The Faith of Men eBook

This eBook from the Gutenberg Project consists of approximately 173 pages of information about The Faith of Men.

“‘Call me “brother,” Moosu—­call me “brother,"’ I chided, lifting him to his feet with the toe of my moccasin.  ‘Wilt thou evermore obey?’

“‘Yea, master,’ he whimpered, ‘evermore.’

“‘Then dispose thy body, so, across the sled,’ I shifted the dogwhip to my right hand.  ’And direct thy face downwards, toward the snow.  And make haste, for we journey south this day.’  And when he was well fixed I laid the lash upon him, reciting, at every stroke, the wrongs he had done me.  ’This for thy disobedience in general—­whack!  And this for thy disobedience in particular—­whack! whack!  And this for Esanetuk!  And this for thy soul’s welfare!  And this for the grace of thy authority!  And this for Kluktu!  And this for thy rights God-given!  And this for thy fat firstlings!  And this and this for thy income-tax and thy loaves and fishes!  And this for all thy disobedience!  And this, finally, that thou mayest henceforth walk softly and with understanding!  Now cease thy sniffling and get up!  Gird on thy snowshoes and go to the fore and break trail for the dogs. Chook! Mush-on!  Git!’”

Thomas Stevens smiled quietly to himself as he lighted his fifth cigar and sent curling smoke-rings ceilingward.

“But how about the people of Tattarat?” I asked.  “Kind of rough, wasn’t it, to leave them flat with famine?”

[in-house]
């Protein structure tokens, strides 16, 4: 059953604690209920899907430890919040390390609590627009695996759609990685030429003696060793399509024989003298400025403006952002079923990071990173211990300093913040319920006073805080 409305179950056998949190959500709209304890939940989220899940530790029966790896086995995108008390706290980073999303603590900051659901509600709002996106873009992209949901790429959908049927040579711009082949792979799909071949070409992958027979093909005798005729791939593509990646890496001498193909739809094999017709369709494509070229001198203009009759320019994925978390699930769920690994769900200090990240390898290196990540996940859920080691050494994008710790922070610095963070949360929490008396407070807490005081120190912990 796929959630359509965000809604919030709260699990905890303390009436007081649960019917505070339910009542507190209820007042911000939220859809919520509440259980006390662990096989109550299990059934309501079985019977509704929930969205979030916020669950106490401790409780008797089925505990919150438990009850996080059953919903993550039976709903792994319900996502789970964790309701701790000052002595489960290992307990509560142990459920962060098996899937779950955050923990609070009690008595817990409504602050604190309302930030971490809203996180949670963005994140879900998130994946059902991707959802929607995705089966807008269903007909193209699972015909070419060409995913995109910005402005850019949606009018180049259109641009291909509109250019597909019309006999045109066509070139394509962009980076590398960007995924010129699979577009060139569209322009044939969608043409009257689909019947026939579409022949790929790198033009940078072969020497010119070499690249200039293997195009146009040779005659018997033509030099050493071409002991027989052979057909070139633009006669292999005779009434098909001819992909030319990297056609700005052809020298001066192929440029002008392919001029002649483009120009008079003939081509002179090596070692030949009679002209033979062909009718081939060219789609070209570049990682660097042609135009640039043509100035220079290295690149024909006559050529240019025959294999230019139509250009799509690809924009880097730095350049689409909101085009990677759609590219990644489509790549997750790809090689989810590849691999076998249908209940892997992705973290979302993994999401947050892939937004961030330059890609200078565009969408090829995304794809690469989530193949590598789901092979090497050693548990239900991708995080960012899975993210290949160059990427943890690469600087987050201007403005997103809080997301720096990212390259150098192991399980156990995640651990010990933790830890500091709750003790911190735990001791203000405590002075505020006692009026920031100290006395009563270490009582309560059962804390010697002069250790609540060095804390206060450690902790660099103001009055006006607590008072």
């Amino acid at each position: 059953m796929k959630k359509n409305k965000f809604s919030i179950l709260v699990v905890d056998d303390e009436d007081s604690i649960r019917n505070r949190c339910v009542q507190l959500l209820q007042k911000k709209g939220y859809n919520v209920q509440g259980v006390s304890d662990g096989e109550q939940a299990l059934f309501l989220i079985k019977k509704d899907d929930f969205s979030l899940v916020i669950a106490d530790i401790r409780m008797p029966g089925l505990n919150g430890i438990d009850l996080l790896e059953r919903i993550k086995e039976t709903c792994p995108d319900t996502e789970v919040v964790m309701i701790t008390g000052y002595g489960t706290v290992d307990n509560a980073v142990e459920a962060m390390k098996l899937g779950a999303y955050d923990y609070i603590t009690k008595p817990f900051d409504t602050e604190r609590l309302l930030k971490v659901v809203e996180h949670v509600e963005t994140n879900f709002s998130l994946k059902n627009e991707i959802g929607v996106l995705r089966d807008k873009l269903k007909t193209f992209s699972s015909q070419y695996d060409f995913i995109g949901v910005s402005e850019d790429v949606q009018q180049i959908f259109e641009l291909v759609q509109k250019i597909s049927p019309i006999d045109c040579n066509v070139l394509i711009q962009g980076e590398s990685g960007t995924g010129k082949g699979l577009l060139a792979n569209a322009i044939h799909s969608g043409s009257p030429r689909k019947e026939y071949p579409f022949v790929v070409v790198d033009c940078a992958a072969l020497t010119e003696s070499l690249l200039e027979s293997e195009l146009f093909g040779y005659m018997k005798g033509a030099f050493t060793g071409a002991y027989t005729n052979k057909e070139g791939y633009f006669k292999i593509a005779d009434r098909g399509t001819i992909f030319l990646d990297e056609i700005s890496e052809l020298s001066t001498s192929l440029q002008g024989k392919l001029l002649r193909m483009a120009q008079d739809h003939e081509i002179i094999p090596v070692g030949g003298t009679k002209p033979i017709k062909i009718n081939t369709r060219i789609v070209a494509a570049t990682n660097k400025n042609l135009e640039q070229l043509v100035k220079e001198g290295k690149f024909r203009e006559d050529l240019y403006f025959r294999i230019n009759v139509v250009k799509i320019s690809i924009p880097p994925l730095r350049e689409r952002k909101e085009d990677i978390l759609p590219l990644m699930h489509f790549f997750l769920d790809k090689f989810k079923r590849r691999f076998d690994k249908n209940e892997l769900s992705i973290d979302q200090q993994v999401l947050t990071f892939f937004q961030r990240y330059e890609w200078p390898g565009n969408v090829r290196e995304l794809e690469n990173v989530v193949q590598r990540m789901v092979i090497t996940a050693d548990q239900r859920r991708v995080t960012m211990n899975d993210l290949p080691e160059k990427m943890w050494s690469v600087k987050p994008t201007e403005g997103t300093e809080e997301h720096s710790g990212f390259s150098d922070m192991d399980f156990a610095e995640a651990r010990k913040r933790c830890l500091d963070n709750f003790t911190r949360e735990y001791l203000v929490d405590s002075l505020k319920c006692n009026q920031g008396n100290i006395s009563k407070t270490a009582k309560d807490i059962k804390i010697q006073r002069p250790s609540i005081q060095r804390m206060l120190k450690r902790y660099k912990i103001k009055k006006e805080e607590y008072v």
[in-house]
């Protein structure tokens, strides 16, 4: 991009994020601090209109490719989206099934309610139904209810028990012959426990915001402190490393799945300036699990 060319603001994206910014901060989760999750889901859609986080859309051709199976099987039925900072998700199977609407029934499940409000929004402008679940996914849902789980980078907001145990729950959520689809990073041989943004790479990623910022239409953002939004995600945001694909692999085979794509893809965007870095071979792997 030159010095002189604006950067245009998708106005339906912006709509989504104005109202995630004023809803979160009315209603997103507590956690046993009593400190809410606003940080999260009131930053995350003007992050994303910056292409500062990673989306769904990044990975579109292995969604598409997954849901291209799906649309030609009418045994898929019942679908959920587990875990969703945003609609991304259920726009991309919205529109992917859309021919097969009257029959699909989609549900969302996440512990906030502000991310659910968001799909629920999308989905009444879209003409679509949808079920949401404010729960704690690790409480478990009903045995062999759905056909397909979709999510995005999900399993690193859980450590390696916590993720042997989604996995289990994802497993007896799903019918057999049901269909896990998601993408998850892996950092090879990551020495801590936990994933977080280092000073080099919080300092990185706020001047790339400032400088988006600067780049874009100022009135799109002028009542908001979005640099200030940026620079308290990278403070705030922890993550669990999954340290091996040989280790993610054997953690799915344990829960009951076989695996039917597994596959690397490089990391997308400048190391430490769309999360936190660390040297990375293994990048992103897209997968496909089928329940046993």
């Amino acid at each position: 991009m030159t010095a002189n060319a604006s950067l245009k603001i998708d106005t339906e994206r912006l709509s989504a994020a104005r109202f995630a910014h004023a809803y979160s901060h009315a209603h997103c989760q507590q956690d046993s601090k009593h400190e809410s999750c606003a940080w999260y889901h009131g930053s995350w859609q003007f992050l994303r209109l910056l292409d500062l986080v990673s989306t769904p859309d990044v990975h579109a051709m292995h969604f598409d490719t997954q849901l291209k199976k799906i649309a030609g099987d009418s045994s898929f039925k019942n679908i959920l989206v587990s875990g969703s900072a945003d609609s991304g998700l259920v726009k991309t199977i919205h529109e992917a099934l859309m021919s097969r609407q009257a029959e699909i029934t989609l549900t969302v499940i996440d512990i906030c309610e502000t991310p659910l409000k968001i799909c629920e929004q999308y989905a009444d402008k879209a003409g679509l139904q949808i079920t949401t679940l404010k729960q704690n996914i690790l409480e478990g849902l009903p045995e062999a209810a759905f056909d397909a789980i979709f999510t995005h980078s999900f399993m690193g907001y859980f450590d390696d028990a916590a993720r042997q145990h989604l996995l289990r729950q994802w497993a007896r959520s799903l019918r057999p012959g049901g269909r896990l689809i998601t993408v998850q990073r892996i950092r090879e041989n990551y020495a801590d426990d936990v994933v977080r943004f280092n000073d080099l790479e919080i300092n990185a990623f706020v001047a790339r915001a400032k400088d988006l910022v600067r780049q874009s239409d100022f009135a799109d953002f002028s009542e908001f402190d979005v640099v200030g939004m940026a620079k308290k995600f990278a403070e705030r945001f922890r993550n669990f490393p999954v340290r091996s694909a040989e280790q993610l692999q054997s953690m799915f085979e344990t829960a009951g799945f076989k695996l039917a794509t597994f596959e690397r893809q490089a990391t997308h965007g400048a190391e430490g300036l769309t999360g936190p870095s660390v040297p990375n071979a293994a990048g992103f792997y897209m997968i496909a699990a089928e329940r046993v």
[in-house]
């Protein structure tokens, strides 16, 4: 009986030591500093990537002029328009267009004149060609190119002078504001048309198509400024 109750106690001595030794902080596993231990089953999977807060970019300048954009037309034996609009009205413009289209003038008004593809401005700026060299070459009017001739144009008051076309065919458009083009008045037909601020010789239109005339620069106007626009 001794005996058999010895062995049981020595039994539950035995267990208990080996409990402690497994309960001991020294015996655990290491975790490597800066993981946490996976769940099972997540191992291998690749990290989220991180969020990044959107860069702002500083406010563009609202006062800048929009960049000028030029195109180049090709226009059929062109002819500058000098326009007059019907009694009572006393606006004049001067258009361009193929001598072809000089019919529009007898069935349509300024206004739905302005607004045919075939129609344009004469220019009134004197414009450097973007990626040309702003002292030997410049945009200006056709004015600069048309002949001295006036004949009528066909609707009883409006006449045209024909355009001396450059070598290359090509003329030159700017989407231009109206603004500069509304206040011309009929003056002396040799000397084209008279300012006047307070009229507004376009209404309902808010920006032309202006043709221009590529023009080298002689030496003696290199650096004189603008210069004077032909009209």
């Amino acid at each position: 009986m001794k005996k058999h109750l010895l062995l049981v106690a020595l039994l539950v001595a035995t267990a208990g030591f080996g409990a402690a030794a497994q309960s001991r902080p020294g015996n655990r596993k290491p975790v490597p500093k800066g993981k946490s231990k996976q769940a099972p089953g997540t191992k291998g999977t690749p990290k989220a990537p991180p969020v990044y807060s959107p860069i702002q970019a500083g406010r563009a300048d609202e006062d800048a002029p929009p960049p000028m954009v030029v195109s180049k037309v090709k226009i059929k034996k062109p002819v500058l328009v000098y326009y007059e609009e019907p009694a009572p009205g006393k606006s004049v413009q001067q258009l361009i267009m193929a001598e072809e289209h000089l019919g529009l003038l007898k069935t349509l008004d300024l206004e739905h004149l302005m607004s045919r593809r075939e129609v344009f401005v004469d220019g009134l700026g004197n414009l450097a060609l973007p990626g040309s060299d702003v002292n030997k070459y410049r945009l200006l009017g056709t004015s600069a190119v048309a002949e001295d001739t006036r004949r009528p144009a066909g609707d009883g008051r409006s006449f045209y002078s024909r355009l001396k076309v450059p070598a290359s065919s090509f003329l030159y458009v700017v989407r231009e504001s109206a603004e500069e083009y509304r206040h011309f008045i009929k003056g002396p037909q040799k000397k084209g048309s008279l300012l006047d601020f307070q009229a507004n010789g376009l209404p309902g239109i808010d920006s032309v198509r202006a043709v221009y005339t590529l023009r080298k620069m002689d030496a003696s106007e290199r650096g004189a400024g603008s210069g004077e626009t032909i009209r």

And he answered, laughing, between two smoke-rings, “Were there not the fat dogs?”


“Tell you what we’ll do; we’ll shake for it.”

“That suits me,” said the second man, turning, as he spoke, to the Indian that was mending snowshoes in a corner of the cabin.  “Here, you Billebedam, take a run down to Oleson’s cabin like a good fellow, and tell him we want to borrow his dice box.”

This sudden request in the midst of a council on wages of men, wood, and grub surprised Billebedam.  Besides, it was early in the day, and he had never known white men of the calibre of Pentfield and Hutchinson to dice and play till the day’s work was done.  But his face was impassive as a Yukon Indian’s should be, as he pulled on his mittens and went out the door.

Though eight o’clock, it was still dark outside, and the cabin was lighted by a tallow candle thrust into an empty whisky bottle.  It stood on the pine-board table in the middle of a disarray of dirty tin dishes.  Tallow from innumerable candles had dripped down the long neck of the bottle and hardened into a miniature glacier.  The small room, which composed the entire cabin, was as badly littered as the table; while at one end, against the wall, were two bunks, one above the other, with the blankets turned down just as the two men had crawled out in the morning.

Project Gutenberg
The Faith of Men from Project Gutenberg. Public domain.
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